The positive effects of GLYX-13 were evident within 24 hours and lasted an average of seven days. The effect size, a measure of the magnitude of the drug's antidepressant efficacy, at both these times after a single dose was nearly double the effect size seen with most other antidepressant drugs after four to six weeks of repeated dosing.
    Side effects of GLYX-13 were mild to moderate and were consistent with those observed in subjects receiving a placebo.
    "While the results we are seeing with GLYX-13 are very encouraging, I believe the most important research is yet to come," Moskal said. "We have only scratched the surface of the therapeutic potential of the glutamatergic system."
    GLYX-13 currently is undergoing a phase IIb clinical trial at 20 sites across the United States. This trial is evaluating repeated doses of the drug.
    The Neuropsychopharmacology paper is titled "GLYX-13, an NMDA Receptor Glycine-Site Functional Partial Agonist, Induces Antidepressant-Like Effects Without Ketamine-Like Side Effects."
    The research was supported by grants from the Ralph and Marian Falk Medical Research Trust, the Hope for Depression Research Foundation and the National Institutes of Health (grants MH094835, NS044421 and DA01442).
    Northwestern University has exclusively licensed the intellectual property rights related to the therapeutics developed by Joseph Moskal while at the University to Naurex Inc. Northwestern also has a small equity position in Naurex.
  2. Bob


    England (south coast)
    It is very interesting research, but the problem is that the US/EU governments won't license any drugs that have any addictive potential.
    The reason that we don't have any really effective anti-depressants, after so many decades of research, is that all the really effective anti-depressant experimental drugs have had addictive potential, so they've either never been licensed, or have been withdrawn after being licensed.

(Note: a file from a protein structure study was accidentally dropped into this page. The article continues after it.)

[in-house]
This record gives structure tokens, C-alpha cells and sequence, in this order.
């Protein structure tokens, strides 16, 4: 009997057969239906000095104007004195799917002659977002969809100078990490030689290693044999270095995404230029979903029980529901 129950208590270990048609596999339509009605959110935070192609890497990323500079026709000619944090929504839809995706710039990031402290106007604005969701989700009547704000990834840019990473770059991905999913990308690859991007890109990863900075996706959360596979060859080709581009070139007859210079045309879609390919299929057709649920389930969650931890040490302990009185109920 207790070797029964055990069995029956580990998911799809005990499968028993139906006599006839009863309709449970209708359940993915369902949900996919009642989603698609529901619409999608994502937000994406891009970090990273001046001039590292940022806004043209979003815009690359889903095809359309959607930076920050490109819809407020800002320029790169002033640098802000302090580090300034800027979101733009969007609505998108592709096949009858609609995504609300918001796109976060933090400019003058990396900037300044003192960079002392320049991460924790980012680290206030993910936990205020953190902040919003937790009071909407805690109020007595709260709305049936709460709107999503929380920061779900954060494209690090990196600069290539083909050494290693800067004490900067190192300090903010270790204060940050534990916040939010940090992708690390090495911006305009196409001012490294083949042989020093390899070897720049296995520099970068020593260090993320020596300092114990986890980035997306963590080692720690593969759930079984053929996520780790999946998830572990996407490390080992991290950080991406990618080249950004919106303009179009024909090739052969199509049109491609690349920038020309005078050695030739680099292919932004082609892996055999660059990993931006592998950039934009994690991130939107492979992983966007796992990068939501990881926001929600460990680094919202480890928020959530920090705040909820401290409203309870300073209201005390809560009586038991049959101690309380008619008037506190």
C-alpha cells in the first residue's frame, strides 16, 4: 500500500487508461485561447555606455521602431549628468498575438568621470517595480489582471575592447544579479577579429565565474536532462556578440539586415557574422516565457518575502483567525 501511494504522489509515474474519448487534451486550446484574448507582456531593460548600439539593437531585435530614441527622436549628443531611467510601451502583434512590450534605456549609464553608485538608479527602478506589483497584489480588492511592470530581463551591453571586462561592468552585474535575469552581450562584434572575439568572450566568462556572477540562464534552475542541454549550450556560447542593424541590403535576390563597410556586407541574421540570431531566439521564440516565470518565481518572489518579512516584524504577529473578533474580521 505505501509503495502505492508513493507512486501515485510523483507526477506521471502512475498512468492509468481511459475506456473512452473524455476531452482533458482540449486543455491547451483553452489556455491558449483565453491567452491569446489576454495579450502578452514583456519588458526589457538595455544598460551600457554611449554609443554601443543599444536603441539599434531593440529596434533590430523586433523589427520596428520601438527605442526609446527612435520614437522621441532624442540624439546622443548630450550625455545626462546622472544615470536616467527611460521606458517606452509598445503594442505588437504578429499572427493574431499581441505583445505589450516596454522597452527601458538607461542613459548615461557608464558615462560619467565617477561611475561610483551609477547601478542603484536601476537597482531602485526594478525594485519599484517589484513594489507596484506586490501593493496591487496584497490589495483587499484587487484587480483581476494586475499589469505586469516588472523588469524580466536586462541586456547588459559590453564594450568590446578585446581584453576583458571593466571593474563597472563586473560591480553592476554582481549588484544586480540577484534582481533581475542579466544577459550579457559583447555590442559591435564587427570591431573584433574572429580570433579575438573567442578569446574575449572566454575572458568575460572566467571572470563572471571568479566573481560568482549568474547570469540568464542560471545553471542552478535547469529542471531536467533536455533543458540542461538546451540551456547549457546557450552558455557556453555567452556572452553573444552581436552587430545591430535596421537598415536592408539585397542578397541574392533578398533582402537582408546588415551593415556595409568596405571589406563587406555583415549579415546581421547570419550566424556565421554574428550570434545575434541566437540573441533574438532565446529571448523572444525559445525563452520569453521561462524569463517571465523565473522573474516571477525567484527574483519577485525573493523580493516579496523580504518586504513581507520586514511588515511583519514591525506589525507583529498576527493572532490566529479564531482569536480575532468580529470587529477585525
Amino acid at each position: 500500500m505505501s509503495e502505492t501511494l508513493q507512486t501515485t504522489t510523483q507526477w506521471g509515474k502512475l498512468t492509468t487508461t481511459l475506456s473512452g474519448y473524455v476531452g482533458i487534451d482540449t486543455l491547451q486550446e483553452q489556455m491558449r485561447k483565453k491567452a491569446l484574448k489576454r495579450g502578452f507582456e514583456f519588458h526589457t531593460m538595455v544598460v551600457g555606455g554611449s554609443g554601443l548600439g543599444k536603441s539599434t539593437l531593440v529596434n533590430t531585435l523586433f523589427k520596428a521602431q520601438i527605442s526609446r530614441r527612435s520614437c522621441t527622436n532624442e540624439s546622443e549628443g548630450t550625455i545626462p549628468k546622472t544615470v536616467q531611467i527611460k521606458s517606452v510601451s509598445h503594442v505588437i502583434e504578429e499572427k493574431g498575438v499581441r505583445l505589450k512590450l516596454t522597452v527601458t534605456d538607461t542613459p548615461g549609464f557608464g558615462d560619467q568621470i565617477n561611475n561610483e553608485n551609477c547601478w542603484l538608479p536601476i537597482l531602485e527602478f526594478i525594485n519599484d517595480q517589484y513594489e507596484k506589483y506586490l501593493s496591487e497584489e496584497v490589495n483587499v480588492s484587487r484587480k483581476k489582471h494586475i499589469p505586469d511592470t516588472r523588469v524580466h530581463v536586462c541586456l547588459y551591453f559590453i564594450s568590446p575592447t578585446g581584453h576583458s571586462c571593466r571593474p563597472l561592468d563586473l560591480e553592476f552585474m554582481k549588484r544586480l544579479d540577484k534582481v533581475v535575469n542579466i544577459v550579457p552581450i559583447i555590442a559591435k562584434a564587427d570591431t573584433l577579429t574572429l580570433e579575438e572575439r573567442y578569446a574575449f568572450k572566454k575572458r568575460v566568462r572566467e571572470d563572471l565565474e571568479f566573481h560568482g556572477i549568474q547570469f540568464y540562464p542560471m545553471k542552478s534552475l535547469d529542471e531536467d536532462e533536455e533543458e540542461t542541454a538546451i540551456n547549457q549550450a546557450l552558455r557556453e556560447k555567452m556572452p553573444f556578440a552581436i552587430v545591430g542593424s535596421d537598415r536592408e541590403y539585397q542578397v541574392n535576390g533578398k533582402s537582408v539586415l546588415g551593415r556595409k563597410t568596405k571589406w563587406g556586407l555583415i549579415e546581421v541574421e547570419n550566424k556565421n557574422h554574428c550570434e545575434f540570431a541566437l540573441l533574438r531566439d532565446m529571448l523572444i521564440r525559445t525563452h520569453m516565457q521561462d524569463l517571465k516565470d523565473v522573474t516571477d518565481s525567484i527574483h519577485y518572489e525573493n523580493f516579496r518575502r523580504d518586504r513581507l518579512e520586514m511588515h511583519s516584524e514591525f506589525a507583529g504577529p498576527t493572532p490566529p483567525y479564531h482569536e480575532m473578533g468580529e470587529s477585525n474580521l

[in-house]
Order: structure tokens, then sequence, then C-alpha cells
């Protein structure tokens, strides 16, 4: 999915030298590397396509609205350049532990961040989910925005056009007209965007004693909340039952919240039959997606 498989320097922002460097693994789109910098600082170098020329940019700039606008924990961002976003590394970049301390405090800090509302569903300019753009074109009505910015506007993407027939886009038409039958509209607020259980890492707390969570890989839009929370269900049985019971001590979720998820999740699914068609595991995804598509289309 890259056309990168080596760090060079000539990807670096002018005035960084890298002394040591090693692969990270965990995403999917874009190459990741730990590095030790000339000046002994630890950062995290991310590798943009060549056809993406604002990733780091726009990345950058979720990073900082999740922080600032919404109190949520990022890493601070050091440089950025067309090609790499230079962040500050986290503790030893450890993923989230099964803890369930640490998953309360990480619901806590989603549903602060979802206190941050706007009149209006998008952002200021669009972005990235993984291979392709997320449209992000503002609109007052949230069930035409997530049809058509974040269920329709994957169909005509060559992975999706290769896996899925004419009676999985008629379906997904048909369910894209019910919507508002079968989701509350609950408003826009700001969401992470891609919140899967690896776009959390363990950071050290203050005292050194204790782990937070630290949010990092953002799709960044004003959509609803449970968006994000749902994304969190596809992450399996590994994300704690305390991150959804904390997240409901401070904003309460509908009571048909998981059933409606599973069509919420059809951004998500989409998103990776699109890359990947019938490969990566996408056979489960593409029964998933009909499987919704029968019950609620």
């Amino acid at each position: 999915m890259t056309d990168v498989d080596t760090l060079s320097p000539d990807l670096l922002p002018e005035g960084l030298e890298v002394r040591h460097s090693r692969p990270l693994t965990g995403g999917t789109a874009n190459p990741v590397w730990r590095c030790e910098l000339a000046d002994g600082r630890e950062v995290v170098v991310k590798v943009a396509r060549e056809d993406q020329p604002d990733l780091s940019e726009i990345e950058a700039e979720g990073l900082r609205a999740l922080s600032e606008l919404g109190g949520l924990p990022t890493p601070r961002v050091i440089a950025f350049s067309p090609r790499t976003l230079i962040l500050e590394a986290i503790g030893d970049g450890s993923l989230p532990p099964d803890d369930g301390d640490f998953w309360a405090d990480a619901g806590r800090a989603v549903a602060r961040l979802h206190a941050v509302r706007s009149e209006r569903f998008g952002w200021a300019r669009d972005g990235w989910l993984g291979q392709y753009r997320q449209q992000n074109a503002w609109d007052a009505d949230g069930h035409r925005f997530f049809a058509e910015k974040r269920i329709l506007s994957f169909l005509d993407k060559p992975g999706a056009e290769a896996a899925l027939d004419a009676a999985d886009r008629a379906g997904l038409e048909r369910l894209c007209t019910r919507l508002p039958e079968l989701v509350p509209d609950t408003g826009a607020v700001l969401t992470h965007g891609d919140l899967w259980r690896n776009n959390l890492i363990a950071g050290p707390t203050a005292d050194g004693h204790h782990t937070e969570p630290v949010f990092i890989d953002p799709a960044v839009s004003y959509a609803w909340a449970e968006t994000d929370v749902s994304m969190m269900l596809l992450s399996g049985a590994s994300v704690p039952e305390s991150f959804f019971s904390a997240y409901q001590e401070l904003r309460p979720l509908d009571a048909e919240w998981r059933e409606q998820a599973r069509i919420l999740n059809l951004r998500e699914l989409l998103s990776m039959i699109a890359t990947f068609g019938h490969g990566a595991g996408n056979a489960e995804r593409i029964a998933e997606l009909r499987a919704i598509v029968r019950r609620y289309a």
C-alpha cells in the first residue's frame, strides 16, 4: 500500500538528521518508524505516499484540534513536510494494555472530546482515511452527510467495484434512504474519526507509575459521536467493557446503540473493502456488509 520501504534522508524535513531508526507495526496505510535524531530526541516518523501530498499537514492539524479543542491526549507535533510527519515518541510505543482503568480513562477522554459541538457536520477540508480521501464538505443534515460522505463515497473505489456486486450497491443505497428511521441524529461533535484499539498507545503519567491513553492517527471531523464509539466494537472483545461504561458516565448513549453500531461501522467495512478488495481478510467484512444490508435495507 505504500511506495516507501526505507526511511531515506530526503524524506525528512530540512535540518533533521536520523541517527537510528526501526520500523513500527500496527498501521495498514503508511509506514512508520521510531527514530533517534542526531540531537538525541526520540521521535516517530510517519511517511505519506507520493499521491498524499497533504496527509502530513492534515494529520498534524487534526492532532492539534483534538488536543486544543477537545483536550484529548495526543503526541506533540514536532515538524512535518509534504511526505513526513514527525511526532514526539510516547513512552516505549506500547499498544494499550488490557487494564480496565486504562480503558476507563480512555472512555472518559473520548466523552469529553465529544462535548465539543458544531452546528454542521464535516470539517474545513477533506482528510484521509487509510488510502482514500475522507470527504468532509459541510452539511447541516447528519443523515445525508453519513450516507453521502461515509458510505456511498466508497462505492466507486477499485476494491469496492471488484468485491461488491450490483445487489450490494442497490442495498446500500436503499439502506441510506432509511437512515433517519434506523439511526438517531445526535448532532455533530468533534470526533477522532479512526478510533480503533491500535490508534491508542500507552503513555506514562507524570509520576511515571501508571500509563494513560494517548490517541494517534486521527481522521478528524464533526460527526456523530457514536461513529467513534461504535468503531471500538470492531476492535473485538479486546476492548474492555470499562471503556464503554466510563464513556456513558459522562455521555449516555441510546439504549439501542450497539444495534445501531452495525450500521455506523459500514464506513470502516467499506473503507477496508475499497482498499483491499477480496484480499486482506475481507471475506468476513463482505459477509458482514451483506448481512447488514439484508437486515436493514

The only ones that get licensed are self-limiting, or are very limited in their effect, or the side effects outweigh the therapeutic effects. (So they aren't addictive.)
    If an antidepressant continues to increase its therapeutic effect, as the dosage is increased, then its got addictive potential, and will not be released onto the market.
    The reason Ketamine been experimented on so widely, is because it's already widely available for other therapeutic uses, but I'd be surprised if analogues of Ketamine were ever licensed solely for depression.
    This drug may fail at the next stage of clinical trials, if it is shown to be addictive.

    This is my understanding of the historic situation, anyway.
    There's a chance that I might have it all wrong.
    Ever hopeful that they will one day license properly effective anti-depressant drugs and anti-anxiety drugs.
  3. Waverunner

    Waverunner Senior Member

    You make an interesting point, Bob, but they were administering GLYX-13 at doses, which were 50 - 100 times greater than the normal dose and they still didn't get any side effects. This is no proof of course, but I don't know any addictive substance, that has the same effect at different doses.
  4. Waverunner

    Waverunner Senior Member

    The next study which points towards NMDA as culprit of depression, suicide and inflammation. It seems, that the times where serotonin was the main focus is over.